The Pentagon is pouring $400 million per year to find ways to physically improve American soldiers. Lockheed Martin has taken its own spin on Marvel Comics and produced a "Hulc" (Human Universal Load Carrier) for the military. It won't make our soldiers look quite like either the Hulk or Iron Man, but it is a battery-powered exoskeleton that helps humans carry 100kg weights and run with them at 10mph.

Still, soldiers have to sleep some time. What if we could build a race of stronger, tougher, faster super soldiers that could carry heavy loads long distances without requiring an expensive suit?

Super Mice:
Just four years ago, in November 2007, biochemists at Case Western Reserve University at Cleveland produced a mouse that had been genetically engineered to run 20 meters per minute for five hours without stopping, encouraged onward simply by the smell of female pheromones at the end of the track. The comparison wild-type mouse gave up after about 10 minutes.

Researcher Richard Hanson described the colony of genetically altered mice, saying, "They are metabolically similar to Lance Armstrong biking up the Pyrenees. They utilize mainly fatty acids for energy and produce very little lactic acid. They are not eating or drinking and yet they can run for four or five hours. They are 10 times more active than ordinary mice in their home cage. They also live longer - up to three years of age - and are reproductively active for almost three years. In short, they are remarkable animals."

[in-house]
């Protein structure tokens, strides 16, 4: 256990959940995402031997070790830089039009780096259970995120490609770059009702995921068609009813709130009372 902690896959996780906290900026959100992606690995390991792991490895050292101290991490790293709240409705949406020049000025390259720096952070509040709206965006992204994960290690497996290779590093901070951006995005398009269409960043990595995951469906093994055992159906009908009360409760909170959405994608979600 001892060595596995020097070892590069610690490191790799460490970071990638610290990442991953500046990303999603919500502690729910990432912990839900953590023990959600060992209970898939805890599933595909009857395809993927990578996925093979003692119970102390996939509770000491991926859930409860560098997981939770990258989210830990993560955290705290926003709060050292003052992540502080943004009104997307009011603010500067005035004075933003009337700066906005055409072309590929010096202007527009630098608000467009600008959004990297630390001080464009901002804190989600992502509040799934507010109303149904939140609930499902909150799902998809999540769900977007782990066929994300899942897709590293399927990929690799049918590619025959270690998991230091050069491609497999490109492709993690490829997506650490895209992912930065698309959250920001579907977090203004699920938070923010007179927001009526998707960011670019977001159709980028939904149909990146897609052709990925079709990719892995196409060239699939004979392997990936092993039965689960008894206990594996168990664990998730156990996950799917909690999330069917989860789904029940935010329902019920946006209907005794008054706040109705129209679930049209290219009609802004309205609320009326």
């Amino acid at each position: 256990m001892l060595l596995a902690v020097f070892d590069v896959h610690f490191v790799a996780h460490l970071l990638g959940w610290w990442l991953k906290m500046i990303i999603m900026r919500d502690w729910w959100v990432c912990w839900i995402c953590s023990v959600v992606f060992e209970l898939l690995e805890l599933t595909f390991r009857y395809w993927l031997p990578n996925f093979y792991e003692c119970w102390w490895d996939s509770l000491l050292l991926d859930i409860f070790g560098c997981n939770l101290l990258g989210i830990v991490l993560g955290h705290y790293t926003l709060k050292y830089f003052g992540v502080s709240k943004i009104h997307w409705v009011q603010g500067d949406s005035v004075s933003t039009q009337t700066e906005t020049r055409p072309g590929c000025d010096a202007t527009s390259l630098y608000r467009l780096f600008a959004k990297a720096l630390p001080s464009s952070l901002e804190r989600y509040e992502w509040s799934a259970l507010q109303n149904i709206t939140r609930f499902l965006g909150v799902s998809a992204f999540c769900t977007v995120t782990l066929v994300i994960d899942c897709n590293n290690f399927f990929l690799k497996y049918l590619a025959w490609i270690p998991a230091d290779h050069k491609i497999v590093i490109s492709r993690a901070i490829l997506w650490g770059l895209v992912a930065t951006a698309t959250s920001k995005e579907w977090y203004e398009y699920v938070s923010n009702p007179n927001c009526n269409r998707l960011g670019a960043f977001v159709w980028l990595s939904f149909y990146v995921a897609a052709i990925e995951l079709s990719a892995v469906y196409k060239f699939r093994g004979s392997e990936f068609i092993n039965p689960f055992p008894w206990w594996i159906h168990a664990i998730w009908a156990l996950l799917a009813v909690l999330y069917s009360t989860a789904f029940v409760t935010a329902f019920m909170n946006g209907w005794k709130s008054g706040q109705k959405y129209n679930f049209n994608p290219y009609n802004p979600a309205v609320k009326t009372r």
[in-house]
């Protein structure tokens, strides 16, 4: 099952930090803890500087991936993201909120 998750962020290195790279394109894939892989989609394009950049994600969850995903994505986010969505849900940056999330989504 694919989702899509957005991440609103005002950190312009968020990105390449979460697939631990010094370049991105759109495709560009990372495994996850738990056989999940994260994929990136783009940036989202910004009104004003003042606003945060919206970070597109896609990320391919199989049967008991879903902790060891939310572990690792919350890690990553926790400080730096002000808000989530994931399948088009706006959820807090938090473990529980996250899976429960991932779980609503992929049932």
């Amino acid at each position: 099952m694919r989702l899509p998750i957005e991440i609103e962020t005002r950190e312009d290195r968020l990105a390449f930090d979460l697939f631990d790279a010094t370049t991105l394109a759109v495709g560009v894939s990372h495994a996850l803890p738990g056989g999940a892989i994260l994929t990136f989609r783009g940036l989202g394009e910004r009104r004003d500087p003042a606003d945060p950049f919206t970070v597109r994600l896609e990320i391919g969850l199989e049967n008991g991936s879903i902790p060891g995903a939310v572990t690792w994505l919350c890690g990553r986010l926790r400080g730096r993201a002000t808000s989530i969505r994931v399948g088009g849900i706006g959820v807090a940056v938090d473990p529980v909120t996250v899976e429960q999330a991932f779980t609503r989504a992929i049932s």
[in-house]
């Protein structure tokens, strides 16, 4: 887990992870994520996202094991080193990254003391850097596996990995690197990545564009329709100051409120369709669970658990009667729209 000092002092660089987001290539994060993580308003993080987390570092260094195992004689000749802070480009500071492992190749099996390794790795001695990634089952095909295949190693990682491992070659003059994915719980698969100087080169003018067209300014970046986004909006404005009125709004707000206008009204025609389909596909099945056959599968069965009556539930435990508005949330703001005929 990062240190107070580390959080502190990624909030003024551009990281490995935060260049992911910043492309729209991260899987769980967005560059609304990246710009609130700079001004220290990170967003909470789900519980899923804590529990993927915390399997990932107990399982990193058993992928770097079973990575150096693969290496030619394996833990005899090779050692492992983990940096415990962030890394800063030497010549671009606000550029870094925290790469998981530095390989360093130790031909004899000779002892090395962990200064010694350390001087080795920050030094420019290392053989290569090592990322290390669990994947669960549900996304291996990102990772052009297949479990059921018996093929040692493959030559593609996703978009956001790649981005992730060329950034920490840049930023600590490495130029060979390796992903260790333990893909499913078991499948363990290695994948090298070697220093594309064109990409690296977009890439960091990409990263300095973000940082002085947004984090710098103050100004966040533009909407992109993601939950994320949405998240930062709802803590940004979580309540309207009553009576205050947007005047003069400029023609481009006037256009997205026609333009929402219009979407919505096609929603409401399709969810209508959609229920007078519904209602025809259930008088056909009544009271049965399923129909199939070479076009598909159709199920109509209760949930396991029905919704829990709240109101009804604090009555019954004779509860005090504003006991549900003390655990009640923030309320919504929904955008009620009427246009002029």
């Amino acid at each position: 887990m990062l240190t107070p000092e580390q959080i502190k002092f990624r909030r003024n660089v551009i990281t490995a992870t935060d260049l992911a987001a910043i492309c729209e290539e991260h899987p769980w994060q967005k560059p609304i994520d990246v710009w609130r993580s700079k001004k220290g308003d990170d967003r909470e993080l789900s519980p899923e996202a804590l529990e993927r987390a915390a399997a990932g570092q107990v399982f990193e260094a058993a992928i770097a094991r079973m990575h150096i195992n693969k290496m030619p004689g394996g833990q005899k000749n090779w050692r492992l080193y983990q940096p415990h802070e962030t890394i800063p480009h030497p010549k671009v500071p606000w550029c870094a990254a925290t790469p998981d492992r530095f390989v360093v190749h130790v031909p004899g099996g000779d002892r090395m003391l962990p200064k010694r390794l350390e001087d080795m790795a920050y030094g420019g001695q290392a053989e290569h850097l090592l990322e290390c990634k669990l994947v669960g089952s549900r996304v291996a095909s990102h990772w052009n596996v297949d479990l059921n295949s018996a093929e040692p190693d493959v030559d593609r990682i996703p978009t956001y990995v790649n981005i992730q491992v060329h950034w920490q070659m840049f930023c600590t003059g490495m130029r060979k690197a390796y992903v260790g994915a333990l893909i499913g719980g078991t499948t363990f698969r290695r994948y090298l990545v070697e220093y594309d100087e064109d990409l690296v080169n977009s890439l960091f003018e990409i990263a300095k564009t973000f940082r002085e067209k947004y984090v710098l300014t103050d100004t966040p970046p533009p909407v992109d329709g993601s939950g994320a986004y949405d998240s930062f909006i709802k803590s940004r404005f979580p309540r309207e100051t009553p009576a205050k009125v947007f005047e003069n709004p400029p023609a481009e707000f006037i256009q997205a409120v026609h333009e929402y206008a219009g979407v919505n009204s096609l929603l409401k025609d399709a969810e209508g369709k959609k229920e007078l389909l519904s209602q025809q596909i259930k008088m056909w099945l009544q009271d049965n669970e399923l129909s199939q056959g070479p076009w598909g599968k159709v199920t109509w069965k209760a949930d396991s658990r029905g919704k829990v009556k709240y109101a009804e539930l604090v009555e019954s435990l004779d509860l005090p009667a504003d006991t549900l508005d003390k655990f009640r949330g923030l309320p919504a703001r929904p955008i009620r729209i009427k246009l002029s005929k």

These mice were genetically modified so that they produce up to 100 times higher concentrations of the PEPCK-C enzyme in their muscles than wild-type mice. The PEPCK-C enzyme is usually found primarily in the liver and kidneys. The increase of this enzyme in their muscles vastly improved the metabolism of the genetically modified mice, so that even the babies, "popped around the cage like popcorn."

Great Pause:
The Cleveland super mice might not have had to eat while they ran for five hours, but they did generally have massive appetites. They also had attitudes.
"On the downside," Hanson said, "they eat twice as much as control mice, but they are half the weight, and are very aggressive. Why this is the case, we are not really sure."

Human beings have the same gene to produce the higher concentrations of the PEPCK-C enzyme that the mice do, but we need to be extremely cautious before we try to "improve" the human genetic code. We run into serious ethical issues involved in the calculated act of piecing together a human being as though he were a machine. There are also practical issues. If we were able to produce test tube babies that have strength and stamina far beyond normal limits, it could be a problem if they turned out to be violent, stubborn sex maniacs who eat everything in the house and refuse to die.

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Child Abuse Scandal And The Court Of Public Opinion

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The recent sex abuse scandal at Penn State University has brought to the forefront a polarizing conflict: How do we protect our children from sexual abuse, and at the same time avoid "witch hunts" based on premature or even false allegations that can ruin lives as surely as actual abuse cases?